Quite often, as I try and encourage other parents and families to have some outdoor adventures, it seems that they feel a need to bring lots of 'stuff'. I often wonder if the strollers I see, loaded down with various piles of accumulated 'make it easier' items, are meant more for the stuff than the child. I personally think those monster strollers take up too much room and just get in the way, especially when being pushed around at a craft show or other place with limited maneuvering room. When my son was younger, I used a sling to carry him, which is essentially no more than a piece of fabric wrapped around the shoulder and child. Sometimes, a small bag was over my shoulder, as well, depending on whether I needed food, water, and a change of outfit. As he got older, the sling was replaced with a shoulder ride. Occasionally, when going for longer walks on paved surfaces, I would use a jogging stroller, but it was mostly empty except for my son - one hand for the stroller, and the other hand for dog leashes or collars. Often, since the dogs were off lead trained, I only needed to be able to grab a collar to ensure their tails were sufficiently out of the way when a vehicle would come by on our typically quiet street.
So now we need to think about how to minimize that load, and wonder "Do I really need all that stuff?" Ever since my son was born, as soon as he came home from his very short stay at the hospital, I was taking him out for walks. Especially when he was feeling a bit fussy, going outside was a sure way to quiet him down as he would watch the trees and scenery around him. During one recent water trip, another mother had a backpack full with various items and towels, while I went with the basic shake dry method, carrying one water bottle to share, no towels, and a small pouch to keep the keys and phone dry. She responded "Just like a Dad", which I will take as a compliment. Since this was not a long trip, not much was really needed, so I kept it very light and portable. As my son had also mentioned, this was a 'citified' adventure, as we were going to an amusement park near where we live.
Perhaps the best way to think about how to minimize the load and leave more room (and time) for fun, is to think about what size bag or pack you have available, and how much weight you can comfortably carry. I can be a pack horse when needed, but prefer not to weigh myself down any more than necessary. I want my son to have fun, so if I am going on a water adventure with swimming and digging, I might bring a small bucket with a shovel. However we have also improvised with clam or mussel shells, flat sticks, hands, or whatever else we could find. If it is warm (or hot this summer), we wear quick drying clothes and just drip dry, which actually feels nice and cool.
If you are going on a walking adventure, maybe a walking stick would work well, but only if you can carry it. I use a walking stick more for moving branches or dogs aside, or occasionally balance, than actually walking. A sun hat is a must for us, but those are worn on the head, so are easy to carry. How long will you be gone for? Water is always good to have, and a water bottle for everyone can easily fit in a backpack carried by the larger adventurers.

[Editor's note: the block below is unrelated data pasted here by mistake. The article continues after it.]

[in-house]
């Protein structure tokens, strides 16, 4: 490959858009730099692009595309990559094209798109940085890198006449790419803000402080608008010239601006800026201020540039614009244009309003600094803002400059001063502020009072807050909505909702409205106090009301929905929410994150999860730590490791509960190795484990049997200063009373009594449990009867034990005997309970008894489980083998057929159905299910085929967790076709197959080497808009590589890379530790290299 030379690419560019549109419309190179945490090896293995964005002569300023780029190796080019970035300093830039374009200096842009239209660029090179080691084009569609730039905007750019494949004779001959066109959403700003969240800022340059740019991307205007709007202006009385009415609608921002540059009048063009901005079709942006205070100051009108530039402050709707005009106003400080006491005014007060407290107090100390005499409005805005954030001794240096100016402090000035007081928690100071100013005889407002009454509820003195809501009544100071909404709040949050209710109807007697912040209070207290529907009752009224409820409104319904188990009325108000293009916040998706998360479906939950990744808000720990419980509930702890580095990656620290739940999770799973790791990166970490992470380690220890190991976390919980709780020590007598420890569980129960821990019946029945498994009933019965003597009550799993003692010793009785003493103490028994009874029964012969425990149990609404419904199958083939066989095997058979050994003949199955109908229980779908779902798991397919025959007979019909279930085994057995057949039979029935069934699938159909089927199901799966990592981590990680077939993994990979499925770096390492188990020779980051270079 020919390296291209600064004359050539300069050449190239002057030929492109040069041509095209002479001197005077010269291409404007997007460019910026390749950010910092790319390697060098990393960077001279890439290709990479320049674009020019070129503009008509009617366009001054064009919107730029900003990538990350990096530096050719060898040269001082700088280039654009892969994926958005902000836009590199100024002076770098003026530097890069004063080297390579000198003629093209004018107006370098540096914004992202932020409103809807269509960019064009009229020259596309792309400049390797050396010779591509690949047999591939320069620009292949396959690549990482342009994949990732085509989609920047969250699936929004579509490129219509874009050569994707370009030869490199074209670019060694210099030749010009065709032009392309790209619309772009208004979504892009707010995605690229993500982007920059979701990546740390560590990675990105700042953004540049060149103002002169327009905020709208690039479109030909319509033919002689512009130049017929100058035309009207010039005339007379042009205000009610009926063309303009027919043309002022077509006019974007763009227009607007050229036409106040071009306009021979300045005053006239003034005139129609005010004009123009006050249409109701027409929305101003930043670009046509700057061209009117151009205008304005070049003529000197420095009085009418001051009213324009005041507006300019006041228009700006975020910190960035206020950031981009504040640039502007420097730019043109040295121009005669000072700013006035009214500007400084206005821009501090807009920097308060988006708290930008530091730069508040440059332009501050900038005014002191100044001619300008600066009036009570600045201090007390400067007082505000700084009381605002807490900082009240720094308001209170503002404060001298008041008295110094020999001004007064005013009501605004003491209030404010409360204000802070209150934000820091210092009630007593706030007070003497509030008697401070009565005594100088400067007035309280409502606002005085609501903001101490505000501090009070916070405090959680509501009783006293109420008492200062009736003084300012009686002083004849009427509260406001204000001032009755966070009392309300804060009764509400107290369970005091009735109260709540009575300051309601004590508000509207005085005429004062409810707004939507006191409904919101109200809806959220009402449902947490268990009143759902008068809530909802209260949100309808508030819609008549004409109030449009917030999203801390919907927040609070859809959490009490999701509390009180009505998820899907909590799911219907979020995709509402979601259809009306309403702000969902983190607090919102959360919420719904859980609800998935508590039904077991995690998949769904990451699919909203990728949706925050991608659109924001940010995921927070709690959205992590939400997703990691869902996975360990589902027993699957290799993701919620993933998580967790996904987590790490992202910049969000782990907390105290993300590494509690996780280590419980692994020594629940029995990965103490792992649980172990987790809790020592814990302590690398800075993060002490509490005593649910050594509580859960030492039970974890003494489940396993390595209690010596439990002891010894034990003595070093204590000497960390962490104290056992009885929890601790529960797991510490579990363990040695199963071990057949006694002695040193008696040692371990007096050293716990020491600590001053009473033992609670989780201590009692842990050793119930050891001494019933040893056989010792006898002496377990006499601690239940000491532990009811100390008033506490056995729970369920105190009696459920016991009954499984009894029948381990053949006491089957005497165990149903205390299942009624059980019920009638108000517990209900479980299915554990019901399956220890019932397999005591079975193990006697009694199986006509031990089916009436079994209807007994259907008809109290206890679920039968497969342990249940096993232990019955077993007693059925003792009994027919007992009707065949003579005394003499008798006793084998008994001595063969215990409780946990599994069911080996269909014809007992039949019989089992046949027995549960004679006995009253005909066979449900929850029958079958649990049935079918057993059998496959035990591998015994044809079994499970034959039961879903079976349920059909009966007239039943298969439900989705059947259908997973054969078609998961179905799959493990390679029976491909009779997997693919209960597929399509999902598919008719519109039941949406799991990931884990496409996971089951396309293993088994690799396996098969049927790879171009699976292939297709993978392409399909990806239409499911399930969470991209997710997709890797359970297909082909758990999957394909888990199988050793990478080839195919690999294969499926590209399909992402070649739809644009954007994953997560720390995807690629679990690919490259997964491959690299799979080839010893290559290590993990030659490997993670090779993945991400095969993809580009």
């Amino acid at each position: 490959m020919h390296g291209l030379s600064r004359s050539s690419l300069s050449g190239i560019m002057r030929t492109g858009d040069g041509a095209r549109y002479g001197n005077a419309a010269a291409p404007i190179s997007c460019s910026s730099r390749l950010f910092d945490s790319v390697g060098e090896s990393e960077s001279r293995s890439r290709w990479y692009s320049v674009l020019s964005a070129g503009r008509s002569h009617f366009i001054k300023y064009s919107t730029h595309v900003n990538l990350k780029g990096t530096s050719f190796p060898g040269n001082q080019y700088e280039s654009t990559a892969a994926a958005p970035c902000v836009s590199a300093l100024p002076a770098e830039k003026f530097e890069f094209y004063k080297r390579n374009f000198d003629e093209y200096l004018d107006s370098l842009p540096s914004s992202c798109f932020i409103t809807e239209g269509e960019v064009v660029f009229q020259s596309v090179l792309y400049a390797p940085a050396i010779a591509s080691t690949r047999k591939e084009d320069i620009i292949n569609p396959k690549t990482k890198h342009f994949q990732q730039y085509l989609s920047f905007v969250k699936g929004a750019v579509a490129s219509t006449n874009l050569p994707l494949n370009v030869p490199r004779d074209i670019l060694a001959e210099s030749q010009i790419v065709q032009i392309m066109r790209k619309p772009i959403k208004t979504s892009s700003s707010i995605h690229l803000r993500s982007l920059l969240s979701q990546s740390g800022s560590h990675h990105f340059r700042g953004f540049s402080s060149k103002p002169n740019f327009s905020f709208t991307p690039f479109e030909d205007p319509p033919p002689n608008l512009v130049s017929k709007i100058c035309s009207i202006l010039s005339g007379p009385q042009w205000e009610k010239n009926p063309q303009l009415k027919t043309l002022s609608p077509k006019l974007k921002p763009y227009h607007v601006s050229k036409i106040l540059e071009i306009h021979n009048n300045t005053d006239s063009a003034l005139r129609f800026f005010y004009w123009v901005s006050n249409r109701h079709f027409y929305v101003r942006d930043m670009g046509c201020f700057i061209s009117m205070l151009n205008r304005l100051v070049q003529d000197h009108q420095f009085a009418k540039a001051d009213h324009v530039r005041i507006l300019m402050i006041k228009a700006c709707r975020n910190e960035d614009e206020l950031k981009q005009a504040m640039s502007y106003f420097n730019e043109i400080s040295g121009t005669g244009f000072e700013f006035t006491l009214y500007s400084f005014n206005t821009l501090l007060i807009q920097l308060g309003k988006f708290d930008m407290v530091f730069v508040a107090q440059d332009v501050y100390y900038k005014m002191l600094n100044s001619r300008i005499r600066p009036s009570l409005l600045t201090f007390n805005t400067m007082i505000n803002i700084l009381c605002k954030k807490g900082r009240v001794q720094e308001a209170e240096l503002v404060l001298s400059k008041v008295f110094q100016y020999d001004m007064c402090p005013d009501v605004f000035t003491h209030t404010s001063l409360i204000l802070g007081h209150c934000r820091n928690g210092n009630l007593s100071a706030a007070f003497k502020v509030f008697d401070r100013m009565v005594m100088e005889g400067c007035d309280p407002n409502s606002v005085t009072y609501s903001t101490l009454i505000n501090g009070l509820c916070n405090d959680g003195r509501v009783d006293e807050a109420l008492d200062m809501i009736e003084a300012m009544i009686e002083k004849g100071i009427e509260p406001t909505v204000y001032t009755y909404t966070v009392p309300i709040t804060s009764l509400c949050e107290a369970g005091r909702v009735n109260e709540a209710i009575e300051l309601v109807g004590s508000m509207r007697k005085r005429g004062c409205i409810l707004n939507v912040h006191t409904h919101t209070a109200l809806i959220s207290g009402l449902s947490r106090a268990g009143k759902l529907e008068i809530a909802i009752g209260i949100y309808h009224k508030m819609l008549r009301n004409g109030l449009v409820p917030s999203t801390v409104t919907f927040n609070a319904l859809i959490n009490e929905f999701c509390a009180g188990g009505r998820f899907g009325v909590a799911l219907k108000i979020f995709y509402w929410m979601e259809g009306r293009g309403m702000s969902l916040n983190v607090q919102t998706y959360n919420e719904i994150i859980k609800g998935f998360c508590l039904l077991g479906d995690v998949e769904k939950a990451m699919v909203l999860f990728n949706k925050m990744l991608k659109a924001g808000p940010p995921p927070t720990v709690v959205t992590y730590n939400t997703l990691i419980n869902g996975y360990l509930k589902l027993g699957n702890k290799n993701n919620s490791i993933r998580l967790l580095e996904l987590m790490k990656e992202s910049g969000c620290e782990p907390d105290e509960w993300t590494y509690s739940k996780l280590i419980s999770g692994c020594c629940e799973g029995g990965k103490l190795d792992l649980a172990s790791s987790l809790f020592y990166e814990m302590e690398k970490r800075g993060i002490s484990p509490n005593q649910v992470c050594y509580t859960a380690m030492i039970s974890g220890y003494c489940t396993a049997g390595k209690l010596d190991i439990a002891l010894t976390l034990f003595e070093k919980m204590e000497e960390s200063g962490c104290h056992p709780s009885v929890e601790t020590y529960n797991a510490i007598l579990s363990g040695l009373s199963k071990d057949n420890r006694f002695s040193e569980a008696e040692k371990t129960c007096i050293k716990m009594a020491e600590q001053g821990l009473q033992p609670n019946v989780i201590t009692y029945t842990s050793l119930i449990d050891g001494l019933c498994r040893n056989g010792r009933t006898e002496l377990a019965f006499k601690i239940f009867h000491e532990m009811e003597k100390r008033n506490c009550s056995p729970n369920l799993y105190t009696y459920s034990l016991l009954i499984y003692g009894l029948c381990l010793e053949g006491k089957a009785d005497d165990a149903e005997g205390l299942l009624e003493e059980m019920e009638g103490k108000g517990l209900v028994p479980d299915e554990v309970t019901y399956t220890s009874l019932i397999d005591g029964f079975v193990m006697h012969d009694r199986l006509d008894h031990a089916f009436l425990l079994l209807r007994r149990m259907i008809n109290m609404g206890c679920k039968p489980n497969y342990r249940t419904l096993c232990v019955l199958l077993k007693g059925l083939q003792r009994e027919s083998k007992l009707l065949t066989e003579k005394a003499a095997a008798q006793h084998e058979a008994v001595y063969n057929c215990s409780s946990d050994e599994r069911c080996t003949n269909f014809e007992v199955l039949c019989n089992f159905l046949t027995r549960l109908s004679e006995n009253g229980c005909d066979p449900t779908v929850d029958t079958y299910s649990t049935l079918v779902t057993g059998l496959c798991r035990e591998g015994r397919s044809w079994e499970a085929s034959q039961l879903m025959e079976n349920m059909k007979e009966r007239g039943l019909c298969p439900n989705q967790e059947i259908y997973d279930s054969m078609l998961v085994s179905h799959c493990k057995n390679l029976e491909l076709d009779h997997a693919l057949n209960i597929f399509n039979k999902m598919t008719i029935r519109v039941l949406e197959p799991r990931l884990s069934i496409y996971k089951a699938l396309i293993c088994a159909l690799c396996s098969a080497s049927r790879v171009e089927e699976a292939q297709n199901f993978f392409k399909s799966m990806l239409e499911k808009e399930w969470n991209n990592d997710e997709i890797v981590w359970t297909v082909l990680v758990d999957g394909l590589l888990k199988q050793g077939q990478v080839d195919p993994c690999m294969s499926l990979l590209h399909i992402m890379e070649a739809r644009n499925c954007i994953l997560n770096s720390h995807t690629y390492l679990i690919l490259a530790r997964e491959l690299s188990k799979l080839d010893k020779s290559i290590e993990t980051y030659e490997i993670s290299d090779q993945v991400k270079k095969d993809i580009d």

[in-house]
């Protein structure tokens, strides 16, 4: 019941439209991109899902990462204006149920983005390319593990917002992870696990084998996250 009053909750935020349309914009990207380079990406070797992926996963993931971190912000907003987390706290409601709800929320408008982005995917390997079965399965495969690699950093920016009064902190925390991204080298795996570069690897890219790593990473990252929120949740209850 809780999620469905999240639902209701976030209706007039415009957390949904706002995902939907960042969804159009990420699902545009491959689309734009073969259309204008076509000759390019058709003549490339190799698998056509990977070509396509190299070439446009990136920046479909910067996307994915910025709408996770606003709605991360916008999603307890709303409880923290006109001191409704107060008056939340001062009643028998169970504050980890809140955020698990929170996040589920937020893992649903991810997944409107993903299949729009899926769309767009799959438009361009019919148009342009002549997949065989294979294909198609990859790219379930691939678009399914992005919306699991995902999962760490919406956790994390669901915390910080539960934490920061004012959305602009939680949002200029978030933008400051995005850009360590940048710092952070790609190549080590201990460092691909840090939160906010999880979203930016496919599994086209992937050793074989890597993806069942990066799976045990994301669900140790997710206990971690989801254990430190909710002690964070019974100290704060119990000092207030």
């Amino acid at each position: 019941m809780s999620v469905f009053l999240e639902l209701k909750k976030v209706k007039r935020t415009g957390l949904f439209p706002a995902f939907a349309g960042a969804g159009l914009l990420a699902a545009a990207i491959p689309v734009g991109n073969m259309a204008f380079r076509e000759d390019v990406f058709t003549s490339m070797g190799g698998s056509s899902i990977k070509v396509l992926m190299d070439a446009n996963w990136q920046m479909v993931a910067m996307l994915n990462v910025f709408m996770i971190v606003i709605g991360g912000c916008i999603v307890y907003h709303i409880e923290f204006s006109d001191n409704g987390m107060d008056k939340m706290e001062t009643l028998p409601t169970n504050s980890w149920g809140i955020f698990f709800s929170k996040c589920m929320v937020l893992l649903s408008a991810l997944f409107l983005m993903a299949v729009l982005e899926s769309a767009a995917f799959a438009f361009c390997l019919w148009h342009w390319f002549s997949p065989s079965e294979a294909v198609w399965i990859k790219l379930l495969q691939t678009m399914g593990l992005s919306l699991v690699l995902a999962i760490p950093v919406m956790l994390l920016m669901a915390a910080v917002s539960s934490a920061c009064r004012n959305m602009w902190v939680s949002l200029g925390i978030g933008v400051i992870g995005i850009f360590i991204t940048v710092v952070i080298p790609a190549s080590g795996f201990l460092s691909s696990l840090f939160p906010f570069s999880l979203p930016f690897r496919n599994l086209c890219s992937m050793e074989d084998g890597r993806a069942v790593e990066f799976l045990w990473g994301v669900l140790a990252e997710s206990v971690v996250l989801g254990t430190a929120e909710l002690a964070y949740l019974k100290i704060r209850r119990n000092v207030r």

Will you be having lunch? Here is shot of us on a recent biking adventure, where we bike for a few miles to a river, have lunch and snacks at some picnic tables that are conveniently available, and then go swimming, digging, splashing, and whatever. Even though it may look like a lot, everything we needed, and a few extras like a camera, fit just fine in the bike bags. I put some peanut butter and jelly into a small jar, take enough bread to have an extra sandwich in case we get extra hungry, some fruit, water, cover for the table, napkin, even a small bottle of hand cleaner. The towel on the table can also be used to dry or clean up, if needed. In the winter, when fresh stuff is not available, dried fruit works very well and is lightweight. Having a picnic table is certainly not necessary, as we go on many hikes with nothing but a trail, or maybe not even that. But since it is there, it makes for a fun place to visit. Just remember to take all your packaging and stuff back with you when you leave. I put all the food in the green bag, so the bike bag stays cleaner, and put the trash in one of the bags that gets emptied.
Will it get cold out? Maybe reserve a little room in your pack for a spare long sleeve shirt or fleece pull-over to go under a wind proof jacket. Gloves are small and easily fit in pockets or in a pocket in the pack, and there are many hats that are very small as well. Here we are having a snack during an all day hike. The pack is larger than what I needed, but I knew he would not make the whole walk, so he sat on the top of the pack for some of the hike and it was still comfortable for me (although quite heavy!).
So what do you really need? Food, water, one napkin or wipe, maybe a small towel to put food on, I always have a small pocket knife or multi-tool, and whatever the weather or adventure dictates. So, what are you waiting for? No more excuses, you don't really need to take the whole room full of baby and child stuff, go out and have some fun!